At just three weeks into my induction year, I realised that the obstacles that I faced – the usual range of problems typically faced by NQTs – were pretty much insurmountable in my particular school: dreadful behaviour compounded by ineffective behaviour systems, a divide and rule policy by senior leadership, which engendered a culture of blame, difficult classes that had been "taught" by cover supervisors during the past academic year, no team ethos in my department and overly prescriptive teaching practices.
And, with no union representative to turn to (the executive headteacher was doing his best to prevent teaching unions from having any access to the school), I felt completely alone.
Moreover, a tricky mentor, whose raison d’etre was to get promoted, was making my teaching life unbearable: this had begun during my first mentoring session that autumn term, when my mentor and the department second-in-command had sat me down and informed me that a previous NQT had made an accusation of bullying against them – and they wanted to ensure that I wasn’t going to do the same.
Needless to say, the conversation – and later memory of it – sent a shiver down my spine.
How could this happen?
Reflecting on this incident a year later, I wonder that if this allegation of bullying was true, and after my later experiences with my mentor, I am guessing that it probably was, then why had my local authority agreed for me to be mentored by a teacher who had had a serious allegation made against her?
Furthermore, should my school have been allowed to have NQTs in my department on the basis of such an allegation? Or should it have been stipulated that NQTs can only be hired by a school if suitable mentors are available – and specify that any teachers with recent allegations made against them cannot be allowed to mentor NQTs (or trainees)?
After being undermined by my mentor in front of the head during a feedback session following an observation, and criticised for not sufficiently differentiating for every student in a huge mixed-ability class, despite only teaching the class for three weeks, my feelings of loneliness and deep mistrust intensified.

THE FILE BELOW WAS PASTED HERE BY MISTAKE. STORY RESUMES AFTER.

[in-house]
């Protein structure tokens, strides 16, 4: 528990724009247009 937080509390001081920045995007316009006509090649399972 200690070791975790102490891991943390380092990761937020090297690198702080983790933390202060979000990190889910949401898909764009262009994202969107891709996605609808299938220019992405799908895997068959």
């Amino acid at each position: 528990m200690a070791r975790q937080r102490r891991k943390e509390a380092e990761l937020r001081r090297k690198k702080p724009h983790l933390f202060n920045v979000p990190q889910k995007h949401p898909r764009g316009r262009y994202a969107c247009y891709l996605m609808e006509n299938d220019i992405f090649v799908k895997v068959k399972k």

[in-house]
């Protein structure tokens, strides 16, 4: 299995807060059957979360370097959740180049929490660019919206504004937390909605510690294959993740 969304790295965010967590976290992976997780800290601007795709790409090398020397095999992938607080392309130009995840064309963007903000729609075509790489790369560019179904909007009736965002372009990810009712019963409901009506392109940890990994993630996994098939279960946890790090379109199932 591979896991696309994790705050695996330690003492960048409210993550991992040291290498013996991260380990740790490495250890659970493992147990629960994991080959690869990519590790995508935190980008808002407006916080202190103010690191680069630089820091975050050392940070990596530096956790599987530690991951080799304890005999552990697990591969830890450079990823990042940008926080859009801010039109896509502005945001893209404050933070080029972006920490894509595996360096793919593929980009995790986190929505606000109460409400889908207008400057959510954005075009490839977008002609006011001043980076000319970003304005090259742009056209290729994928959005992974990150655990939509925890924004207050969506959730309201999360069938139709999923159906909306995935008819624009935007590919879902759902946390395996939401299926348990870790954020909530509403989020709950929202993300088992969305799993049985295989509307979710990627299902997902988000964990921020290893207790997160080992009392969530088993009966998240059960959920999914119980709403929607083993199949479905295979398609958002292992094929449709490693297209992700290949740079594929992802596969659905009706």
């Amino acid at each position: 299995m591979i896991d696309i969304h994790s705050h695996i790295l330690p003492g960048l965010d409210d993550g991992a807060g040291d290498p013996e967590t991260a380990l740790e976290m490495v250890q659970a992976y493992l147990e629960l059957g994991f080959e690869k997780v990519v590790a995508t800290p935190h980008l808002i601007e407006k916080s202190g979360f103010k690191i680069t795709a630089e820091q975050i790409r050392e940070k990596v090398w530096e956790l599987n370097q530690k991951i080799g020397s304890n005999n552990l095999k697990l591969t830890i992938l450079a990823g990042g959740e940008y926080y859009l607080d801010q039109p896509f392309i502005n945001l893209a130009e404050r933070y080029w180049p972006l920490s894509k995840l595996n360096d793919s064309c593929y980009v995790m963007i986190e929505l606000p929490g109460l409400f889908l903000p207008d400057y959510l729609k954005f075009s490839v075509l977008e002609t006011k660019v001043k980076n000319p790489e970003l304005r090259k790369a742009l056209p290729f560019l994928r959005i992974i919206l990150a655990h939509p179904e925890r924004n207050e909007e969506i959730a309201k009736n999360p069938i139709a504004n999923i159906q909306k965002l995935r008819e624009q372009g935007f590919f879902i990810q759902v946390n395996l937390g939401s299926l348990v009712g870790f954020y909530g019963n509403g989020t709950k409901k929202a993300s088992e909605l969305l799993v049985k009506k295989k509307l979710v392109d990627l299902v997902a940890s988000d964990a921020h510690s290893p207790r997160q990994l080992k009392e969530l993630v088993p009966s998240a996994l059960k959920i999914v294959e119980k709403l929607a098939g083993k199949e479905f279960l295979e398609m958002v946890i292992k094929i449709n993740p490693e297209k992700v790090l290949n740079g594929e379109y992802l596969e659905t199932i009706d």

Got to get out
Surprisingly though, in spite of this negative and unpleasant start to my new career, I hadn’t given up on teaching. I still recall the glimmers of hope and confidence on the faces of my Year 11 students, as they realised that they were developing some of the skills necessary to get them into the higher echelons of the English language GCSE grades. It was those moments that kept me hanging onto my self-belief in my abilities – and sanity.
But I knew that I had to get out of this school.
So, I started considering how I could leave, with the minimum damage to my future teaching career. I told my professional mentor that I wanted to "freeze" my induction year and leave, or transfer to another school to complete my NQT, and her response was that she would speak to HR to see what could be done. The negative reply that I received via my professional mentor was that I wouldn’t get another teaching job anywhere if I left either during or at the end of term.
Surely, NQTs ought to be better protected from this type of blackmail by ensuring that HR departments are sympathetic to the struggles that many new teachers face, and that they offer these teachers options and openings instead of threats?
Or give NQTs the option of signing shorter contracts, so that if it is clear early on in a term that a school and a particular NQT aren’t suited to each other, then the NQT can leave quickly to start afresh somewhere else without a slur on their teaching record?
Or in the case of multi-academy trusts, offer transfer options to other schools in their trust, that are overseen by the local authority? It could simply be that a new mentor and department in a sister school is all that is needed to reinstall faith and belief in a shaken and belittled NQT.
At the time of writing, practices at this particular school are under investigation (I wasn’t the only teacher to suffer there). However, it’s a case of too little too late: if there had been sufficiently robust procedures put in place by the local authority, then just maybe I might not have started my induction year there, and I could have had a more positive start as a new teacher elsewhere.
The author is an NQT in the South of England